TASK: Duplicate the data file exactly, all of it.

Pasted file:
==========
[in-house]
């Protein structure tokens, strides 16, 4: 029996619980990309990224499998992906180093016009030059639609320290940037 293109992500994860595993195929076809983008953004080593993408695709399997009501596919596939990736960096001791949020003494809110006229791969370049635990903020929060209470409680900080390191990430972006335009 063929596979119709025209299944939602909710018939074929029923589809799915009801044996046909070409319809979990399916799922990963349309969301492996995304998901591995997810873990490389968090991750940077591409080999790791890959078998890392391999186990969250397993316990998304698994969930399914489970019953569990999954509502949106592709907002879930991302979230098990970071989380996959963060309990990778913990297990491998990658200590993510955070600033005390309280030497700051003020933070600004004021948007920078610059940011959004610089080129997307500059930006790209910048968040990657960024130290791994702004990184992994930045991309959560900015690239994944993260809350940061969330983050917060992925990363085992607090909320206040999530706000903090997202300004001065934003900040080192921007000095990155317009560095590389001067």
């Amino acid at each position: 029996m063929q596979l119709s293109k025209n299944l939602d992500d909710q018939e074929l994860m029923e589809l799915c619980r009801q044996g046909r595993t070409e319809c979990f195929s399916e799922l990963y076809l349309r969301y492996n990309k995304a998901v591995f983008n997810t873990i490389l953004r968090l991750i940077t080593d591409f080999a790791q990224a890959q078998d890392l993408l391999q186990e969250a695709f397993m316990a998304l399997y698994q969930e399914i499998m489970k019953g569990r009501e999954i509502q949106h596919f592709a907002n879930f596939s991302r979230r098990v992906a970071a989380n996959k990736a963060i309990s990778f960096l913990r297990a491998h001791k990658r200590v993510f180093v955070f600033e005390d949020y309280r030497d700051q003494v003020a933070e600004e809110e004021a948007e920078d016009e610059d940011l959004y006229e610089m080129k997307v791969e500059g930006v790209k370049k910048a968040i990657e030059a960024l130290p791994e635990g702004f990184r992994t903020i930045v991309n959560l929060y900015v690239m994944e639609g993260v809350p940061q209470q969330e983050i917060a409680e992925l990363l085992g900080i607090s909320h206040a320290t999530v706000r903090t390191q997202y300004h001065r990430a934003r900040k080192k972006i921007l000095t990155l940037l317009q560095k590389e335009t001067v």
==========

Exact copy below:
[in-house]
């Protein structure tokens, strides 16, 4: 029996619980990309990224499998992906180093016009030059639609320290940037 293109992500994860595993195929076809983008953004080593993408695709399997009501596919596939990736960096001791949020003494809110006229791969370049635990903020929060209470409680900080390191990430972006335009 063929596979119709025209299944939602909710018939074929029923589809799915009801044996046909070409319809979990399916799922990963349309969301492996995304998901591995997810873990490389968090991750940077591409080999790791890959078998890392391999186990969250397993316990998304698994969930399914489970019953569990999954509502949106592709907002879930991302979230098990970071989380996959963060309990990778913990297990491998990658200590993510955070600033005390309280030497700051003020933070600004004021948007920078610059940011959004610089080129997307500059930006790209910048968040990657960024130290791994702004990184992994930045991309959560900015690239994944993260809350940061969330983050917060992925990363085992607090909320206040999530706000903090997202300004001065934003900040080192921007000095990155317009560095590389001067």
């Amino acid at each position: 029996m063929q596979l119709s293109k025209n299944l939602d992500d909710q018939e074929l994860m029923e589809l799915c619980r009801q044996g046909r595993t070409e319809c979990f195929s399916e799922l990963y076809l349309r969301y492996n990309k995304a998901v591995f983008n997810t873990i490389l953004r968090l991750i940077t080593d591409f080999a790791q990224a890959q078998d890392l993408l391999q186990e969250a695709f397993m316990a998304l399997y698994q969930e399914i499998m489970k019953g569990r009501e999954i509502q949106h596919f592709a907002n879930f596939s991302r979230r098990v992906a970071a989380n996959k990736a963060i309990s990778f960096l913990r297990a491998h001791k990658r200590v993510f180093v955070f600033e005390d949020y309280r030497d700051q003494v003020a933070e600004e809110e004021a948007e920078d016009e610059d940011l959004y006229e610089m080129k997307v791969e500059g930006v790209k370049k910048a968040i990657e030059a960024l130290p791994e635990g702004f990184r992994t903020i930045v991309n959560l929060y900015v690239m994944e639609g993260v809350p940061q209470q969330e983050i917060a409680e992925l990363l085992g900080i607090s909320h206040a320290t999530v706000r903090t390191q997202y300004h001065r990430a934003r900040k080192k972006i921007l000095t990155l940037l317009q560095k590389e335009t001067v």